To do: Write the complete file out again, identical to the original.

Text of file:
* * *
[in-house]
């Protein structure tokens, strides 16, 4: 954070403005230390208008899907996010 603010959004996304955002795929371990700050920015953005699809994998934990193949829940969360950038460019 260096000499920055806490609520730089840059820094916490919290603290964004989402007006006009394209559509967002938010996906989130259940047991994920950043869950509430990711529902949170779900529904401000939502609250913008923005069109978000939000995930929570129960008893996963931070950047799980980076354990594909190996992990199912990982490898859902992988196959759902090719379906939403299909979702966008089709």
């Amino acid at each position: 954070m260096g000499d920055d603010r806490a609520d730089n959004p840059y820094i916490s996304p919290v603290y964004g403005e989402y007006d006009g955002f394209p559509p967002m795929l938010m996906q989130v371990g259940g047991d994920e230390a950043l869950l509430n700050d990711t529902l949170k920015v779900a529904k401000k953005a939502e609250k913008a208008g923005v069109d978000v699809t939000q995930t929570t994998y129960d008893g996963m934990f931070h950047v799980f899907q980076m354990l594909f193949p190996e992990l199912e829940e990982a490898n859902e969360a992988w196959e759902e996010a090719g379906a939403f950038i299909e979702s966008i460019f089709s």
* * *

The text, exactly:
[in-house]
């Protein structure tokens, strides 16, 4: 954070403005230390208008899907996010 603010959004996304955002795929371990700050920015953005699809994998934990193949829940969360950038460019 260096000499920055806490609520730089840059820094916490919290603290964004989402007006006009394209559509967002938010996906989130259940047991994920950043869950509430990711529902949170779900529904401000939502609250913008923005069109978000939000995930929570129960008893996963931070950047799980980076354990594909190996992990199912990982490898859902992988196959759902090719379906939403299909979702966008089709």
């Amino acid at each position: 954070m260096g000499d920055d603010r806490a609520d730089n959004p840059y820094i916490s996304p919290v603290y964004g403005e989402y007006d006009g955002f394209p559509p967002m795929l938010m996906q989130v371990g259940g047991d994920e230390a950043l869950l509430n700050d990711t529902l949170k920015v779900a529904k401000k953005a939502e609250k913008a208008g923005v069109d978000v699809t939000q995930t929570t994998y129960d008893g996963m934990f931070h950047v799980f899907q980076m354990l594909f193949p190996e992990l199912e829940e990982a490898n859902e969360a992988w196959e759902e996010a090719g379906a939403f950038i299909e979702s966008i460019f089709s």